Sustainability Code 4. Respect for Property

Gateway to Adventure


Respect access to property and the condition of the property. Be considerate of the owner’s concerns:


1. Request access and permission from the private landowners
2. Check that no other beach user is adversely affected by your activity.
3. Close Gates after you.
4. Pick up litter and dispose of it responsibly. Bananas, orange peels and tea bags are non-native and attract vermin. Banana and orange skins can take 2 years to biodegrade. 1,000 banana skins were collected from Ben Nevis in 2009!
5. Be respectful of animals in fields. Do they have young? Will you disturb them?
6. Lead by example! Be the change you want to see in others!


“Freedom and property rights are inseparable, you cant have one without the other”

Your smile, your footprint, your parking, your trace – will all determine whether you and other recreational water users can continue to enjoy your time on the water.


Suggested Reading: There is an ongoing debate and some call for legislation for the right to roam in Ireland as in other European countries. It is a contentious issue and an interesting area for debate you may find the following interesting to read.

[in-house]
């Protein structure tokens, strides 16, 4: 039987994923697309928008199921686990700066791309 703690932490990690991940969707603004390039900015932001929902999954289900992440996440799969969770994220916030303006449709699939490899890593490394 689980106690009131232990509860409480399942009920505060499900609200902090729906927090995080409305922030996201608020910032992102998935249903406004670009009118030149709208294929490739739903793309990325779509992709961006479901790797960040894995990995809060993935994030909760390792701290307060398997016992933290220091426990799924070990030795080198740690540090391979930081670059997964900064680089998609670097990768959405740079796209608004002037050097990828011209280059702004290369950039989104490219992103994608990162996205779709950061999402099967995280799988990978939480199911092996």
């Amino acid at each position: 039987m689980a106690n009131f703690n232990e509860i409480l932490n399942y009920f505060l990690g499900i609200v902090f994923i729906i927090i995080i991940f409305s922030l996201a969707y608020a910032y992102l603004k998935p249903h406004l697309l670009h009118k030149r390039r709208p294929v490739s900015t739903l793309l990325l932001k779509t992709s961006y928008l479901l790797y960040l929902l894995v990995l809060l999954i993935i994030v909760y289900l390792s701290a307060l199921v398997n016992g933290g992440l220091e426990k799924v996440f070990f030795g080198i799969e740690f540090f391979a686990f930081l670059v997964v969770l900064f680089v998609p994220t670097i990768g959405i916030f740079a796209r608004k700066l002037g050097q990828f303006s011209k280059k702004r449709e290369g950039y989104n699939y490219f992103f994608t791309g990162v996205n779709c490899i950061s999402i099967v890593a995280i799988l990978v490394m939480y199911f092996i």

KIO was formed 1994 by a group including farmers in the West of Ireland – in response to the fencing off and sub-division of 2,400 acres of commonage. A High Court Case and an Oral Hearing of An Bord Pleanála in Castlebar resulted in preventing the fencing off the commonage. KIO has dedicated itself to the preservation and creation of rights of access to the countryside. This includes rights of access to our mountains, lakes, rivers, and coastal areas. KIO brings together the various recreational bodies that share the same aim. They have many individual members, and their mandate has been recognised by authorities and they are increasingly being consulted directly by government and local authorities on access and related matters.